Thanksgiving Day in Milwaukee for 75 years Told by Newspaper Files


I hope everyone had a great Thanksgiving Day! This was an article from the Milwaukee Free Press newspaper of 1910 which told many stories from 19th century papers, a few of which I reproduce here. The Free Press existed from 1901 until about 1918.

Milwaukee Free Press, Thursday, November 24, 1910

Thanksgiving Day in Milwaukee for 75 years Told by Newspaper Files

By Lucy E. Strong

Thanksgiving Day is an American institution, distinctively. There is none more American, not excepting the Indian or baseball.

And while baseball may have as firm a hold -almost- upon the nation as has Thanksgiving Day, it has not the dignity which a long, long, long, tried and true affection gives to Thanksgiving Day.

Since 1621, when Governor Bradford of the Massachusetts Bay Colony proclaimed the first Thanksgiving feast, turkeys and pumpkin pies, nuts, apples, mince pies and native wines have been consumed in festive quantities and prayers of thanksgiving have been offered once every year lest the people of this broad land forget the bounteous provision for them by the Father of us all.

The piece de resistance of that first communal celebration of Thanksgiving Day in Plymouth, when all the village gathered about one banquet board, was, perforce, turkey, and wild turkey at that, for no other meat was so easily obtainable. This primitive bird established himself on that occasion, nearly three hundred years ago as the bird of birds for the Thanksgiving feast, and to his barnyard descendants he has bequethed the proud distinction.

But while the custom of giving thanks for the blessings of the year prevailed in the early colonies it did not rapidly spread to other districts of the United States. So late as the 50’s Milwaukee papers are printed without any reference to a Thanksgiving proclamation or celebration and no notice is made of any church services or other events to differentiate the last Thursday of November from other days. But in the past half century the day has become better established as a national holiday with each succeeding observance and now it would be hard indeed to wean this nation from its custom, which has made the day pre-eminently one of family reunions and of pleasures, and although the religious observance is not so generally emphasized as in the past, still congregations of goodly size gather in the different churches.
In the 1860 Thanksgiving newspapers, mention was made of an ovation given Carl Schurz, upon his return to Milwaukee from a political campaign conducted in Indiana, Pennsylvania and New York.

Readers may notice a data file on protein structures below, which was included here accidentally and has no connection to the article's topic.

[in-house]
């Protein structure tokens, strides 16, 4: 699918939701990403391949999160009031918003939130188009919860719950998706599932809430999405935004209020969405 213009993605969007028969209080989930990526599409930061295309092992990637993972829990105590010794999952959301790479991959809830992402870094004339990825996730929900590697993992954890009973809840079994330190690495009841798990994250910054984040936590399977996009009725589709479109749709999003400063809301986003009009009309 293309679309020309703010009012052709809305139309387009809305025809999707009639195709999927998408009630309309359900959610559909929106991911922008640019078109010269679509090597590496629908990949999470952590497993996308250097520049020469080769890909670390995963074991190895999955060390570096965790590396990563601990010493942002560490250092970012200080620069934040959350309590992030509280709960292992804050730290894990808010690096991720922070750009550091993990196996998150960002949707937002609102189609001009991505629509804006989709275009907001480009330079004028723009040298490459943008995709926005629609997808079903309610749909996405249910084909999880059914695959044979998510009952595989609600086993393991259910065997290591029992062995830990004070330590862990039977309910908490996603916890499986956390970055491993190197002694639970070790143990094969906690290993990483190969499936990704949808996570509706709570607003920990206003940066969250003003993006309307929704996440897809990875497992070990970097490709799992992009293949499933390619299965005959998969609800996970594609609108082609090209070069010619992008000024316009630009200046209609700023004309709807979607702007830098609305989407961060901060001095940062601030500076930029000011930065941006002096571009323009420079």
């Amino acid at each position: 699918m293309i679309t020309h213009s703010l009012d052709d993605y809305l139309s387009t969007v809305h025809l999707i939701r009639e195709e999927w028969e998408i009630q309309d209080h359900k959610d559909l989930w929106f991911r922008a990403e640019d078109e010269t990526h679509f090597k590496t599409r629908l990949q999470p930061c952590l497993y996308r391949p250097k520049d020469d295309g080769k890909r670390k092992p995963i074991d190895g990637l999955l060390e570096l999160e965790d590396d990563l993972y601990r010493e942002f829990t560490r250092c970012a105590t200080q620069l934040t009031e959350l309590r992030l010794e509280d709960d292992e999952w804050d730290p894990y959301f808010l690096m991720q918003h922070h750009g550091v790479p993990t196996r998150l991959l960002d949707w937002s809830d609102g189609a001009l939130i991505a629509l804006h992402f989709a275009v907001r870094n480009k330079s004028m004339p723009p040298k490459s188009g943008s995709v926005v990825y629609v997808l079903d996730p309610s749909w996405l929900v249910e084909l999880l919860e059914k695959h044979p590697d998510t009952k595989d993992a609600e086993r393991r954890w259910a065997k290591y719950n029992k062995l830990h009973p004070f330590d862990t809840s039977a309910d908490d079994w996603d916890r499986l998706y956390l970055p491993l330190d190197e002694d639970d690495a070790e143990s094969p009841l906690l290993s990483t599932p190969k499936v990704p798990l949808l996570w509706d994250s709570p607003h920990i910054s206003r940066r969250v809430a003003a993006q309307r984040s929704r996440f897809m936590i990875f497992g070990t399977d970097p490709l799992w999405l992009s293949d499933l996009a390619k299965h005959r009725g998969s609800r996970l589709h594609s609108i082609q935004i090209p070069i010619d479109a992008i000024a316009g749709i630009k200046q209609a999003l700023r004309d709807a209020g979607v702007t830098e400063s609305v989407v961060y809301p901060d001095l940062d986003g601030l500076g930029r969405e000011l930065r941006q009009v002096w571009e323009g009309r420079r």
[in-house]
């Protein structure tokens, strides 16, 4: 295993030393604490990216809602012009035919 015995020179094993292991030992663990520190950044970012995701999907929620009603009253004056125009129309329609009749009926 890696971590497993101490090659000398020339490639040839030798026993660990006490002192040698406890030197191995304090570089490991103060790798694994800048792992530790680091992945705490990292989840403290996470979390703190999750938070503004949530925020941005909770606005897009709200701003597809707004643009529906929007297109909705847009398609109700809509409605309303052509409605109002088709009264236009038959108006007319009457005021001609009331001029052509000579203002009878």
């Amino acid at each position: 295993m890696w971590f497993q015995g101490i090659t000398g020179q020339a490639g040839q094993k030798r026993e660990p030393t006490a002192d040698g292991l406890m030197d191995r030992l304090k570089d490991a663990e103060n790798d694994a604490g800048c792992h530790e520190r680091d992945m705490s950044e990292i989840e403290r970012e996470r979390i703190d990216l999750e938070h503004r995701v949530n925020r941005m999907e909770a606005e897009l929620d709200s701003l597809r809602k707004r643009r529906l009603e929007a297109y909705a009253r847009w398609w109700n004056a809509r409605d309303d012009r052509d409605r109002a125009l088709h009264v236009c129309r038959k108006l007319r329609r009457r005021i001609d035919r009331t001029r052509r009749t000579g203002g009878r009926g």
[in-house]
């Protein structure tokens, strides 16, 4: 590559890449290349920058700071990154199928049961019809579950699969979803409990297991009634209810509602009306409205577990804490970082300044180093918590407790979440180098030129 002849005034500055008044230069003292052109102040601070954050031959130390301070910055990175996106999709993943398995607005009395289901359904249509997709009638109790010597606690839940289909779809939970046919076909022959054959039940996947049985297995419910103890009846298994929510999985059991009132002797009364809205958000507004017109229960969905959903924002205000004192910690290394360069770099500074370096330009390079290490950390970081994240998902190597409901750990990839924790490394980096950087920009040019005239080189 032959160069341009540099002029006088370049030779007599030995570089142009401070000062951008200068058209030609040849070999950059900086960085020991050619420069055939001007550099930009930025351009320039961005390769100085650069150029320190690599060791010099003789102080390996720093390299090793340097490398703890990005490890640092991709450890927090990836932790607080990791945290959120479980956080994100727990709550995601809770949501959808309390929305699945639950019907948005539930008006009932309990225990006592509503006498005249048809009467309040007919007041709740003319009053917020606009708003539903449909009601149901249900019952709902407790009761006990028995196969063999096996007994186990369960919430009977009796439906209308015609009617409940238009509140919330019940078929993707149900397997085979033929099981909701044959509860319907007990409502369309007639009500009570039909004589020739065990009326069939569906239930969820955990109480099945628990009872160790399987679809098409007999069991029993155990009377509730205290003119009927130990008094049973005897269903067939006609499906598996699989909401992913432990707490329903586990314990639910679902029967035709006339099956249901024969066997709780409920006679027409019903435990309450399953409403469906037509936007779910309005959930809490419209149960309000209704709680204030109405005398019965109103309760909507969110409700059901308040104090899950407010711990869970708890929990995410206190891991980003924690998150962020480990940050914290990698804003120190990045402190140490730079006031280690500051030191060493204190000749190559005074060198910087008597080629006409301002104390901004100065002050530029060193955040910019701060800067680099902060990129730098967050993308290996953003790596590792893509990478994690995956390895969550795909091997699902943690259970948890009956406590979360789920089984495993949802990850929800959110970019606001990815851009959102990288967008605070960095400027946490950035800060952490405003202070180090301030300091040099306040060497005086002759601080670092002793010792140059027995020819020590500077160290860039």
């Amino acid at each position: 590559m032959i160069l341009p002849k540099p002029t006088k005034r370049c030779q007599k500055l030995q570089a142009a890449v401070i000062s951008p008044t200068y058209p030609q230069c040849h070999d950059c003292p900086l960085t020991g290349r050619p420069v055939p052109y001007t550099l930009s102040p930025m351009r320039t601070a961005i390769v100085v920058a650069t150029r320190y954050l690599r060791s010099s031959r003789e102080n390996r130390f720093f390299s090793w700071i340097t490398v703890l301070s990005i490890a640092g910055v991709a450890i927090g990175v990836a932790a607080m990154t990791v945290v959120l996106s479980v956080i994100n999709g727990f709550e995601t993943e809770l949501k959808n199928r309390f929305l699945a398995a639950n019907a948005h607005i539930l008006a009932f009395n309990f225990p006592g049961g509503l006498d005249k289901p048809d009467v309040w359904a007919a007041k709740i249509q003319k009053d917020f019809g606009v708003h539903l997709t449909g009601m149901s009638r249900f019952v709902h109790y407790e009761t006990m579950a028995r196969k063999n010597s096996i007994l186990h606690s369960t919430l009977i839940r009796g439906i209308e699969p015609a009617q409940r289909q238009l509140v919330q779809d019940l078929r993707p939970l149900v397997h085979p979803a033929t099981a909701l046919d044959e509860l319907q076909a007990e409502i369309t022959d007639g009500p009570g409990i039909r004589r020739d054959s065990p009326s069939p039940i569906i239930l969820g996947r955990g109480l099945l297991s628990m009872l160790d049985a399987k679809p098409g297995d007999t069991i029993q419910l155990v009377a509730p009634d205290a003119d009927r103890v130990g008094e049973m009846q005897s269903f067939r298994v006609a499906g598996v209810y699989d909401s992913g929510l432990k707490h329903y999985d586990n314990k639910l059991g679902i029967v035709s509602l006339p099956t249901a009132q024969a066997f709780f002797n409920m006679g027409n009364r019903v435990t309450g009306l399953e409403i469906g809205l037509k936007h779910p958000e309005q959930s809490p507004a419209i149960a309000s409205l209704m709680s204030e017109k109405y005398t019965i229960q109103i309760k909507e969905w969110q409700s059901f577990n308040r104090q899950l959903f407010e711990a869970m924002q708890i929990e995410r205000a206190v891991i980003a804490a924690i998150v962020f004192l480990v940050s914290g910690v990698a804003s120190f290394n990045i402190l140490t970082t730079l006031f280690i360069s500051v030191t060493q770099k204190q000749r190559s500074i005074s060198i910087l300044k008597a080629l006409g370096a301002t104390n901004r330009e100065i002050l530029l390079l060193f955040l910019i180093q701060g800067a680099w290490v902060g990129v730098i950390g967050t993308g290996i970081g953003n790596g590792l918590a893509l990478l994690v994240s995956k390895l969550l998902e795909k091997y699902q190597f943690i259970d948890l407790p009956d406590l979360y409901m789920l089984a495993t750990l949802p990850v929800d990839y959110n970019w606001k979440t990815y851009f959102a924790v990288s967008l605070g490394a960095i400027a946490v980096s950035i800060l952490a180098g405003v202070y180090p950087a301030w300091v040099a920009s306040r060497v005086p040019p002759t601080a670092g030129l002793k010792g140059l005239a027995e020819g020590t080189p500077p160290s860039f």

A copy of November 27th, 1861 issue of a Milwaukee tri-weekly sheet, puts in agate all of its Thanksgiving “stuff”, which consisted of the proclamation of Governor Alexander W. Randall; everything else was seemingly crowded out by the war stories, given under such heads as “Fort Pickens Opens Fire on the Rebels!” “Bragg Take the Bombardment Coolly!” “Warrington Burned on the First Day!” “The Cause of Blenker’s Resignation Made Known!” “General McClellan Censures Him!” The next succeeding issue prints a front page story of a Thanksgiving function, described as “a public assemblage held in the Newhall house,” at which Judge John F. Potter, who was passing through Milwaukee en route for Washington D.C. to enter congress, made a speech.

In the editorial printed the next year on Thanksgiving, November 27, 1862 a portion reads: “We have two distinctly American holidays, Thanksgiving and July 4th.

“The one calls out universal jollification, shouting, hurrahs and the noise of gunpowder; the other gathers together the scattered members of families to unite in devotion.”

Still no mention of the day being set aside for football or theater is found.

In 1865 the first suggestion of Thanksgiving “sports” crept into the newspaper columns. The paper told the story of a race on the festive day between the tug “Muir” and the tub “Tifft” being respectively the property of Captain Porter and Henry Starkey.

An item in this issue from the “Associated Press reporter” says there is no doubt a law will pass congress enabling heirs of soldiers who died in southern prisons to collect commutations for rations during the time the deceased soldiers were confined in the prisons.”

Comment (1)

  1. Except there was also the “Milwaukee Freie Presse” which in 1880 grew out of the “Banner und Volksfreund”.

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